Raising Teens

A site for parents of teens striving for sanity

Month: January 2012

Is your teen’s messy bedroom killing you?

I can’t stand to look at my teenagers’ bedrooms. A mere glimpse in that direction puts me in a horrible mood and turns me into a nagging, screaming, nutcase!

I tell myself I’m going to punish my kids by leaving the piles of dirty clothes, used dishes and crumbled papers until they can’t stand to see them in their room anymore. But sometimes, I can’t stand it anymore…so I go in when they’re at school and straighten it up…just a little bit. I know, what you’re thinking…that I’m an enabler.

I’ve just stumbled onto an article in the Wall Street Journal that nails the dilemma I’ve been having: Bet you’ll love the title: When a Teen’s Bedroom Is Incorrigibly Messy, It’s Time for Extreme Parenting.

Here’s one tactic suggested by parenting expert Jim Fay, co-founder of the Love and Logic Institute. He recommends saying, “I’ll take care of it.” Then, get the job done in some way that satisfies you but “creates problems for the kid,” Mr. Fay says. “Maybe you hire a neighbor kid to clean up.”

In another scenario in the article, one parent picked up all the clothes on her daughter’s  floor, stuffed them in two garbage bags and hid them in the attic. When her daughter arrived home from school to a bare bedroom, there was screaming, and shouting, ‘How can I live without my clothes?’ ” The mom required her daughter to earn her clothes back by doing chores.

My mom had her own tactic when I was growing up: When she couldn’t take it anymore, she would wake me up an hour earlier for school to clean my room. That meant the light would go on abruptly at 5:30 a.m. There’s nothing worse for a teen than waking up an hour early in the morning to clean their room!

One family sought help from Douglas Riley, a clinical psychologist, in getting their 14-year-old daughter to clean up her bedroom. Riley, who has worked with families for 30 years, suggested that since she wasn’t bothered by the dirty clothes all over her floor, perhaps the whole family could start using her room as a laundry hamper. Her attitude changed after her parents and younger brother started tossing dirty laundry into her room, including a few soaked and smelly T-shirts and socks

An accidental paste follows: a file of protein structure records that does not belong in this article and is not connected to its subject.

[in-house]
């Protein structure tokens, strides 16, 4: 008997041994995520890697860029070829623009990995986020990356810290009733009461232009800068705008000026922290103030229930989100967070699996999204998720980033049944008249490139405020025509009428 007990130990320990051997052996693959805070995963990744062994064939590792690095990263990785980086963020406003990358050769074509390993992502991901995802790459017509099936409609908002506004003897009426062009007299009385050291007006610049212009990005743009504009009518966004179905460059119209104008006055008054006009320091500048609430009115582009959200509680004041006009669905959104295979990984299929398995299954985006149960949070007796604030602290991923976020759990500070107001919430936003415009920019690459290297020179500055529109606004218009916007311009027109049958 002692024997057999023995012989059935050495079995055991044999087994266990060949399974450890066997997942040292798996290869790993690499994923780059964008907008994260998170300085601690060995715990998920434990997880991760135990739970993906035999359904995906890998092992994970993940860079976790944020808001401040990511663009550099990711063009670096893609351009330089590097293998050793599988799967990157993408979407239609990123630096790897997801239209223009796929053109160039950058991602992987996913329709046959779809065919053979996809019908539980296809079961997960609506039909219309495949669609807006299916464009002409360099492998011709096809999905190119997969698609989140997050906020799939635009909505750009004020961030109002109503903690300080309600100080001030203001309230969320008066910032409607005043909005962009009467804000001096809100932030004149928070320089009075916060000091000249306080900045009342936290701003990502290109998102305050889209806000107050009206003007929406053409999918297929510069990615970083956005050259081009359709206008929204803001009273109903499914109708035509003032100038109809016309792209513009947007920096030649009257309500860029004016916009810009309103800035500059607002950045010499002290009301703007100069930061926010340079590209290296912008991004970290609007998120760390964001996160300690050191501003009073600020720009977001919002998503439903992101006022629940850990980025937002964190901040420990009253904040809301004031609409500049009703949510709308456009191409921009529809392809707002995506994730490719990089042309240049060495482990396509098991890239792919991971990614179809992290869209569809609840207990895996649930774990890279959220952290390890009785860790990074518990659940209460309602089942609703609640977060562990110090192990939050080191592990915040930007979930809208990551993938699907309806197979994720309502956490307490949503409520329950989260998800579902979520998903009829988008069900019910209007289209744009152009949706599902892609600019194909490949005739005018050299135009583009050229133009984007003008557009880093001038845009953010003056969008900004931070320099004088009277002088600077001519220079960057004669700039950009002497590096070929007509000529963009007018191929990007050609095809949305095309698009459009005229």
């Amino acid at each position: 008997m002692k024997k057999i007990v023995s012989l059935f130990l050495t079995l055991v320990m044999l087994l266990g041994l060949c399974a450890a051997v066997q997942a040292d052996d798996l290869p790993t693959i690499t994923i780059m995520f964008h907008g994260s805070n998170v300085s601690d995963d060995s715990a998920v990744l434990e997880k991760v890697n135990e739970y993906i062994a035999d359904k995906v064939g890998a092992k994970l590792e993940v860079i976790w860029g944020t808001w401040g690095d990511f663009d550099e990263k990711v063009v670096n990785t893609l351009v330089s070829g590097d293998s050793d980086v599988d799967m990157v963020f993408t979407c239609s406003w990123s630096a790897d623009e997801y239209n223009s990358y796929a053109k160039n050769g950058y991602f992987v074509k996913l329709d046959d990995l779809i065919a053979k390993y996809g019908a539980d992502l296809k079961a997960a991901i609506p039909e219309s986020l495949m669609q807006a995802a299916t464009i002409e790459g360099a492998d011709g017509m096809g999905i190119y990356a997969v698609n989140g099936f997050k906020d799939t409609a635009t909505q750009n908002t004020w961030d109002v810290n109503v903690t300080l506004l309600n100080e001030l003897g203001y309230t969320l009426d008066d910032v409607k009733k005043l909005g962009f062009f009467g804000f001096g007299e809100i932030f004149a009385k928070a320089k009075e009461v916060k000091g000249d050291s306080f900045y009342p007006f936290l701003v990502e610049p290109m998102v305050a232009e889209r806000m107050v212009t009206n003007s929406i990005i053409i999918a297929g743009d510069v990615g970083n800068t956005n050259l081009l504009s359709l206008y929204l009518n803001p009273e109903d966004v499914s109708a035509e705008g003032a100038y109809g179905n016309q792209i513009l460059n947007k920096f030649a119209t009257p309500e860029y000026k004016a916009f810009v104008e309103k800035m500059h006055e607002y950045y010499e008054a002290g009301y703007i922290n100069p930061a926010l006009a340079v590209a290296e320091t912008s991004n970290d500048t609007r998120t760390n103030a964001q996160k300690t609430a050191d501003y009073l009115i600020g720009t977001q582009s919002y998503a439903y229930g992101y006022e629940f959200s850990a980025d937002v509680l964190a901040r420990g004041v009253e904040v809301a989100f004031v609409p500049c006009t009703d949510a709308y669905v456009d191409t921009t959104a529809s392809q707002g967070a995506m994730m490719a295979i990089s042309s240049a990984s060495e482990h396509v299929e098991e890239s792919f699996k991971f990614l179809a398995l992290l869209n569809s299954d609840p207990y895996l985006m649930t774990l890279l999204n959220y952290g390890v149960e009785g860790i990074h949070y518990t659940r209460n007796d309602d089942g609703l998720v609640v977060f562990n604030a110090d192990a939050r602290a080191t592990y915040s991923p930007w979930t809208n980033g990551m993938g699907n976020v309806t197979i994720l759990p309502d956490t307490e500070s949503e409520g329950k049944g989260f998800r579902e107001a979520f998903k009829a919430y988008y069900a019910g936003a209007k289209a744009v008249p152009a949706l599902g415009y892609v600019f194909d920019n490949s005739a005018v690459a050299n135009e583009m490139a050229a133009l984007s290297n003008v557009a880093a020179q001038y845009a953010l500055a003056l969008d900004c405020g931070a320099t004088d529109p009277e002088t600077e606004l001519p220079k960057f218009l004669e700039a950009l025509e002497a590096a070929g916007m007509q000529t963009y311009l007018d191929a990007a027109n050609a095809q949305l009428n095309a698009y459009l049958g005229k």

So parents, what strategies have you used? Or do you think the battle isn’t worth it and do you just shut the door to your teen’s room and live with the mess?

Teens exchange Facebook passwords to show love

Apparently, the new equivalent to teen sex or showing love is sharing your Facebook password.

Why are teens sooooo trusting of each other?

The New York Times reported today that teenagers are sharing passwords for Facebook, Tumblr and/or other accounts in order to show their trust and affection for each other and to assure their boyfriend/girlfriend they have nothing to hide.

NYT reported Tiffany Carandang, a high school senior in San Francisco saying that sharing her password with her boyfriend is “a sign of trust.”  But it can backfire! Emily Cole, 16, a high school junior in Glastonbury, Conn., was a victim of vicious exploitation after her ex-boyfriend read an e-mail she sent to another student she had a crush on. He then spread the e-mail around the school, calling her a “pervert.”

Rosalind Wiseman, an author who studies how teenagers use technology, compares sharing passwords to sex – the pressure in teenage relationships to give up something important ultimately defines how much they love each other. “The response is the same: if we’re in a relationship, you have to give me anything,” Ms. Wiseman said to NYT.

Pew Research Center’s Internet & American Life Project conducted a study back in Nov. 2011 that showed one in three teens online have shared their passwords with significant others or friends. That’s 30 percent of all teens with girls being more likely to share their information than boys.

We all know how quickly a boyfriend/girlfriend or just a friend can become a frenemy during the teen years…and how breakups can be ugly, especially when they play out on the Internet. I know my daughter has a few of her friends’ Facebook passwords and I can never understand WHY they give them to each other.